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The Digestive System Chapter 25. Function of the Digestive System. To break down food into a “usable” (absorbable) form To supply our cells with the nutrients they need for energy, growth & repair. Organs of the Digestive System.

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function of the digestive system
Function of the Digestive System
  • To break down food into a “usable” (absorbable) form
  • To supply our cells with the nutrients they need for energy, growth & repair
organs of the digestive system
Organs of the Digestive System
  • Gastrointestinal tract (GIT) – continuous passageway which contains the food from the time it enters the body, until it leaves; organs include:
    • mouth (oral cavity), pharynx, esophagus, stomach, small intestine, large intestine, rectum, anus
  • Accessory organs - participate in digestive processes; organs include:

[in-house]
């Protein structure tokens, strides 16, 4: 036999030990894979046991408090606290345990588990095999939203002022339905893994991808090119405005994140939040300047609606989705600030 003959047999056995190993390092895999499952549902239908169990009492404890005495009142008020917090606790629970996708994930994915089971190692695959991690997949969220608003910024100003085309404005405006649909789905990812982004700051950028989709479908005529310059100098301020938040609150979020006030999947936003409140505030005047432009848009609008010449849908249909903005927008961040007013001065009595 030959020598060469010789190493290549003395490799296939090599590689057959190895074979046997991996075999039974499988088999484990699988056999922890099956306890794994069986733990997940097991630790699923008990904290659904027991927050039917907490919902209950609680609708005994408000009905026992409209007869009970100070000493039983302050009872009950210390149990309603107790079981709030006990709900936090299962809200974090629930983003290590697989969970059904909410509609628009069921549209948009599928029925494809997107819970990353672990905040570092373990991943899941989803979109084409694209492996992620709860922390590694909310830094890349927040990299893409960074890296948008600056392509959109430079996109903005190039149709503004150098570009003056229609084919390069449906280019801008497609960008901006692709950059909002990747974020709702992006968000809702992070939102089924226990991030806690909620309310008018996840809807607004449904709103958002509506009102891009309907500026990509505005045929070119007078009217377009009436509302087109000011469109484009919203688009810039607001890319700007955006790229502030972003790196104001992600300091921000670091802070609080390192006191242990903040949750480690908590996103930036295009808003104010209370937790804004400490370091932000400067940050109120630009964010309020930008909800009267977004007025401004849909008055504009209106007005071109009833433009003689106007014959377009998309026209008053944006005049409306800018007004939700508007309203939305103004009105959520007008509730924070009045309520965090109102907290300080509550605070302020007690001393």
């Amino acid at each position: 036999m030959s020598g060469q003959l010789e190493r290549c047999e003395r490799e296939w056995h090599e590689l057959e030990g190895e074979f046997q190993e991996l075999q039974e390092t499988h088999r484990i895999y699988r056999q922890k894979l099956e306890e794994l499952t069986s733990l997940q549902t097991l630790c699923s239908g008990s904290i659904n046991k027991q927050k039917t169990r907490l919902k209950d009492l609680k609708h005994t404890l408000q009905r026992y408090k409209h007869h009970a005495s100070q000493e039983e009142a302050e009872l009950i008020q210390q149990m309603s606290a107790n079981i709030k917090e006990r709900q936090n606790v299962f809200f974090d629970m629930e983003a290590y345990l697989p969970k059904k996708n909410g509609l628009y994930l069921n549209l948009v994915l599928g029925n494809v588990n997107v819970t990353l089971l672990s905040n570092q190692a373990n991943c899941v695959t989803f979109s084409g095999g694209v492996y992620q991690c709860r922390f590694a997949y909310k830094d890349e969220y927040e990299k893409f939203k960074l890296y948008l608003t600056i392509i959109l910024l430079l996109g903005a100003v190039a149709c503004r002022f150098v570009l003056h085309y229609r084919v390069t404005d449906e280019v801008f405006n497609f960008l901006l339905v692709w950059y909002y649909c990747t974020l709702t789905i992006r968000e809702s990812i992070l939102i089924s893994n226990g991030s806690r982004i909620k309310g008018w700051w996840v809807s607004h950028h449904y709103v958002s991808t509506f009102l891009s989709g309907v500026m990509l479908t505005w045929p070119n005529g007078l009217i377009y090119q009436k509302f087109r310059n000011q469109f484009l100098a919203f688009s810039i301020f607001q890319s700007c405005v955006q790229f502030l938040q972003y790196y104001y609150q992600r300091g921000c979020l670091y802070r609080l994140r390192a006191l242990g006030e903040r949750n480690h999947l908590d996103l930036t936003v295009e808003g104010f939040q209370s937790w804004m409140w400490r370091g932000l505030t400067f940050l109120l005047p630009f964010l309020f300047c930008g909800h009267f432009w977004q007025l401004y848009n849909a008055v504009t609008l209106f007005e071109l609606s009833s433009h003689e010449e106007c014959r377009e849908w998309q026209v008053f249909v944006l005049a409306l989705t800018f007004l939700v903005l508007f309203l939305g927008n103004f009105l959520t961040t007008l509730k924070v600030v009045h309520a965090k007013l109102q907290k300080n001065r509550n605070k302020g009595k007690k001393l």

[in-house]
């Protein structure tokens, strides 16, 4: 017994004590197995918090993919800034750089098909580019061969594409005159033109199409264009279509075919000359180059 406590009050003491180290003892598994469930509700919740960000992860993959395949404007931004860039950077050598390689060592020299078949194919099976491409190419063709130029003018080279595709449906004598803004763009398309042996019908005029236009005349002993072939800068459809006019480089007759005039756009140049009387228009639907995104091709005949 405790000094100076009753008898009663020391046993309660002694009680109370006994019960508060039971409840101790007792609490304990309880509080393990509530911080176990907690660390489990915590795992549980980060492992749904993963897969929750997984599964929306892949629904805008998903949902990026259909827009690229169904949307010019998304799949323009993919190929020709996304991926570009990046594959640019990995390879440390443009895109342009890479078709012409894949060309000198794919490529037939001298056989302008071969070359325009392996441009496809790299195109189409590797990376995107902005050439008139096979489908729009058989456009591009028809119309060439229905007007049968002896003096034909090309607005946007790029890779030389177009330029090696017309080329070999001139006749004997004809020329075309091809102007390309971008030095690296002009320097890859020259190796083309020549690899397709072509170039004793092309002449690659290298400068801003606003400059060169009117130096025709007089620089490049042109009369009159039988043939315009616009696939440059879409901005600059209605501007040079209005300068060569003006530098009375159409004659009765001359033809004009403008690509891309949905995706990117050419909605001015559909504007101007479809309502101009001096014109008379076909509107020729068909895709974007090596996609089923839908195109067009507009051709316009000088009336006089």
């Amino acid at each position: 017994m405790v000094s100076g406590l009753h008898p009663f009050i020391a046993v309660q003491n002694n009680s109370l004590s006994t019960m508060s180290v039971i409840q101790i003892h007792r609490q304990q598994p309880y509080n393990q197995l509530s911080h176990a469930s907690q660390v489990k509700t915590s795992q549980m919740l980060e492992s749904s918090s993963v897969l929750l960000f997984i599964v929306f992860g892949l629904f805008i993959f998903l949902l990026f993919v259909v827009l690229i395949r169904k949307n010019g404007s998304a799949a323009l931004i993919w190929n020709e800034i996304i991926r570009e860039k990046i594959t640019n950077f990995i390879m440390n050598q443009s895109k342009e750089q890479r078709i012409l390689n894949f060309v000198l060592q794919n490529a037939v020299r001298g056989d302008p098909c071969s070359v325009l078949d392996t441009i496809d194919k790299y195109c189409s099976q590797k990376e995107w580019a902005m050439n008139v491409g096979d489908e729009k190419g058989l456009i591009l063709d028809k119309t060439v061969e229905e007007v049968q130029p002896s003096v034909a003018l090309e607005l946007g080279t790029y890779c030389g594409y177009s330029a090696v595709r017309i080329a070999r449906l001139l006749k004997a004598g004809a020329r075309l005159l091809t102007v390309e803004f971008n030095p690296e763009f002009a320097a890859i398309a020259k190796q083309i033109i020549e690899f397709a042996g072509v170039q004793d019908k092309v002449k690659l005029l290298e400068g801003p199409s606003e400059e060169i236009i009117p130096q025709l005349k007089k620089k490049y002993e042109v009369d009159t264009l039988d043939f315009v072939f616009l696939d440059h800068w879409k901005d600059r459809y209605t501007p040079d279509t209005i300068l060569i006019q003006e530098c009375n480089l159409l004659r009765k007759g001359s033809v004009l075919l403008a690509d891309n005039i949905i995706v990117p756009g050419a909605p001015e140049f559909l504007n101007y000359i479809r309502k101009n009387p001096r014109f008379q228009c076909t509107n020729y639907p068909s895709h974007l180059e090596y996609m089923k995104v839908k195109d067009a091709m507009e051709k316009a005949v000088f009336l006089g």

• teeth, tongue, salivary glands, liver, gall bladder, pancreas
processes of digestion
Processes of Digestion
  • Ingestion
  • Movement along GIT
    • Voluntary – e.g. swallowing
    • Involuntary – e.g. peristalsis
  • 3. Secretion – release of water, enzymes, acids, buffers, mucous, etc. into GIT for physical (mechanical) & chemical digestive processes
processes of digestion5
Processes of Digestion
  • 4. Digestion
    • Mechanical processing – physical breakdown of food; e.g. mastication, emulsification, mixing waves, segmentation